GOP? The NSA may actually be the biggest winner in the election


Buried in all the armchair political analysis over the past week was the important and overlooked fact that spy agencies may benefit most from the new GOP majority on the Hill.

Over the past year there has been a steady drumbeat from Senate Democrats on the abuse of power from the NSA and CIA. From slamming the NSA for foreign spying to spying on the Senate Intel Committee itself (who can forget the Senate staffer snatching CIA documents), Senate Intelligence Committee Chair Dianne Feinstein, though traditionally a supporter of the NSA, has been making heads of three letter agencies sweat and their congressional affairs mutter four letter words.

Last week’s results will end much of this public combativeness in 2015 as Senator Feinstein loses her gavel and as one of the Senate’s most vocal opponent to the NSA’s surveillance program, Colorado Senator Mark Udall, lost his race for reelection. While there have been some outspoken critics of agency actions and policies on the right, Senate Republicans on the Intel Committee will take a very different rhetorical approach and investigative style than their counterparts.

Senator Richard Burr, the likely incoming Senate Intelligence Chairman, is a thoughtful, serious, policymaker who believes his job is to get things done rather than get on the news. There will no doubt be rigorous oversight and debates over intelligence gathering policies, but Senator Burr’s approach will be to deal with them in house rather than create a media circus.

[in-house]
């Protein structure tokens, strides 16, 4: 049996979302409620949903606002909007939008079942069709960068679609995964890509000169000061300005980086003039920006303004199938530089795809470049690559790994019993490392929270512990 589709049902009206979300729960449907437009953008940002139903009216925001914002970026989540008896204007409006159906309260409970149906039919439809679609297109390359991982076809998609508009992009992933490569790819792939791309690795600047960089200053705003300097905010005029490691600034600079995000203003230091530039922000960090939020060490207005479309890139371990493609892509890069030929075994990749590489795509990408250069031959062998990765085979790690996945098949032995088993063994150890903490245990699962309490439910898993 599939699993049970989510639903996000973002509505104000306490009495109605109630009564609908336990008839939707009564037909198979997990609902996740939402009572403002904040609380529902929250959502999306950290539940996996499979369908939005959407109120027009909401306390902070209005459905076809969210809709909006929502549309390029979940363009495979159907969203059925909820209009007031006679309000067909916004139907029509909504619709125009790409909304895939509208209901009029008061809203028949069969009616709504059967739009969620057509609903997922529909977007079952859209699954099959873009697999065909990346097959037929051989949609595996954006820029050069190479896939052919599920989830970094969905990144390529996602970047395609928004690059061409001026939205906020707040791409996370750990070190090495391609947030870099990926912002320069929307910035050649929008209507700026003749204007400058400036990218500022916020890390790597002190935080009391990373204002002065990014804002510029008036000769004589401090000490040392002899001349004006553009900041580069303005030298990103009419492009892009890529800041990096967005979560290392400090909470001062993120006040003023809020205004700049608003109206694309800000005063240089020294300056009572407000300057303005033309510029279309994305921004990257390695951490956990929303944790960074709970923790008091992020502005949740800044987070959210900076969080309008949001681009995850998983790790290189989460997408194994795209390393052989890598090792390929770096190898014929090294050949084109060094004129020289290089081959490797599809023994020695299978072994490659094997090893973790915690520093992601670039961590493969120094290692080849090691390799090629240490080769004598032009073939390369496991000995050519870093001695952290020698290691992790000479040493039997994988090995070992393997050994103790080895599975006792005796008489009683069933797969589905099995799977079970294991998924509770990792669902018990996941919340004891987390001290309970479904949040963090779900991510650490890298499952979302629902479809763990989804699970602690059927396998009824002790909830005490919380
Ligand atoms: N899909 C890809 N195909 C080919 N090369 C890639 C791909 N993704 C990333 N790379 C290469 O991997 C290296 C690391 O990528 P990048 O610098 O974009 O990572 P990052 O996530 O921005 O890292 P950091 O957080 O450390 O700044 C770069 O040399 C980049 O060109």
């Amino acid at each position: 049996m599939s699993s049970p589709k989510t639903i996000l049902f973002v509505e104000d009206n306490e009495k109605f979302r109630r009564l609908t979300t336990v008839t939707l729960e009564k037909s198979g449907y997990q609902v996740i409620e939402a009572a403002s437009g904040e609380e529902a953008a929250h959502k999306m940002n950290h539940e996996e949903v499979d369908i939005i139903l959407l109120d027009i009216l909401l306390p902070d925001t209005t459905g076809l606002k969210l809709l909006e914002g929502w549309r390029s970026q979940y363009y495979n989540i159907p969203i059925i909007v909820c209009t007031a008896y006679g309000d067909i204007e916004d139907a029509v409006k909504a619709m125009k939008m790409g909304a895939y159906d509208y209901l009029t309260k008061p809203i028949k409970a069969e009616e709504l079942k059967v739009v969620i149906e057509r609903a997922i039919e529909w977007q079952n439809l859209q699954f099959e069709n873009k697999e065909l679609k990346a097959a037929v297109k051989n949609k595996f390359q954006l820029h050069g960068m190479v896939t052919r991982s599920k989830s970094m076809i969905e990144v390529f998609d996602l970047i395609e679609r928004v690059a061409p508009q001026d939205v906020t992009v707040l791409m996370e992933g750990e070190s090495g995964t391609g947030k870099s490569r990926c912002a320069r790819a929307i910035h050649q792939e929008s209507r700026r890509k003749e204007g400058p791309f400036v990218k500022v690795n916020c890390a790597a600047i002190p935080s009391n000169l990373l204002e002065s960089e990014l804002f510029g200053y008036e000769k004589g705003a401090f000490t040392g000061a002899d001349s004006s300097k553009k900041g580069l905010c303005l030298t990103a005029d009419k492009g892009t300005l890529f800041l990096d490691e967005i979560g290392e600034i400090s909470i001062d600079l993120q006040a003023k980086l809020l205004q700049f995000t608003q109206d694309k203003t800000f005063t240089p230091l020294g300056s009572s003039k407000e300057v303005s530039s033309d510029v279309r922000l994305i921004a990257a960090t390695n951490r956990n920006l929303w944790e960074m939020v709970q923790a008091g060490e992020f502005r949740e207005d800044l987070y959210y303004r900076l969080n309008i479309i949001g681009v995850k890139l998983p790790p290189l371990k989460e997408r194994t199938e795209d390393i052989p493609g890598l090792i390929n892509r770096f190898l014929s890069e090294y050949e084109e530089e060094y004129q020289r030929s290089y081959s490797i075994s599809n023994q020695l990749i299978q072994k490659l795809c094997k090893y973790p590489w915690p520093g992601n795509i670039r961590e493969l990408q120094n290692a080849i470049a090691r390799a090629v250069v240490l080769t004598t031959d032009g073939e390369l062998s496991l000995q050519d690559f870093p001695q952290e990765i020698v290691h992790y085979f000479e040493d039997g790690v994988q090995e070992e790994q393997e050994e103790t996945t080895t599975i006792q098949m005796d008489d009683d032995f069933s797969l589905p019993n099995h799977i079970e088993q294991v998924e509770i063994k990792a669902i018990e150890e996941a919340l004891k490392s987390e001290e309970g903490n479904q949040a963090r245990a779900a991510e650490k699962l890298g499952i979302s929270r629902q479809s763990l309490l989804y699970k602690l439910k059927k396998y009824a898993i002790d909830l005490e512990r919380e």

There will also no doubt be a change of priorities on the Committee. With the Islamic State continuing to pose a threat, and as Russia, China and North Korea seem to have stepped up aggressive acts and policies, there will be a greater and more intense focus on how we can increase our intelligence capabilities rather than question them.

There were a lot of cheers in Republican offices and homes across the country Tuesday night. But the loudest may have come from folks at Fort Meade, Langley, and the shadows across the globe.


Sue Myrick was a Member of Congress from 1995 to 2013. She served on the House Permanent Select Committee on Intelligence from 2009 to 2013 and chaired the Subcommittee on Terrorism, HUMINT, Analysis, and Counterintelligence from 2011 to 2013.

Andy Polk was the director of the bipartisan Congressional Anti-Terrorism Caucus from 2009-2011. He served as a senior advisor to Rep. Myrick from 2002-2011. He is currently Vice President for FDRA, a footwear trade association.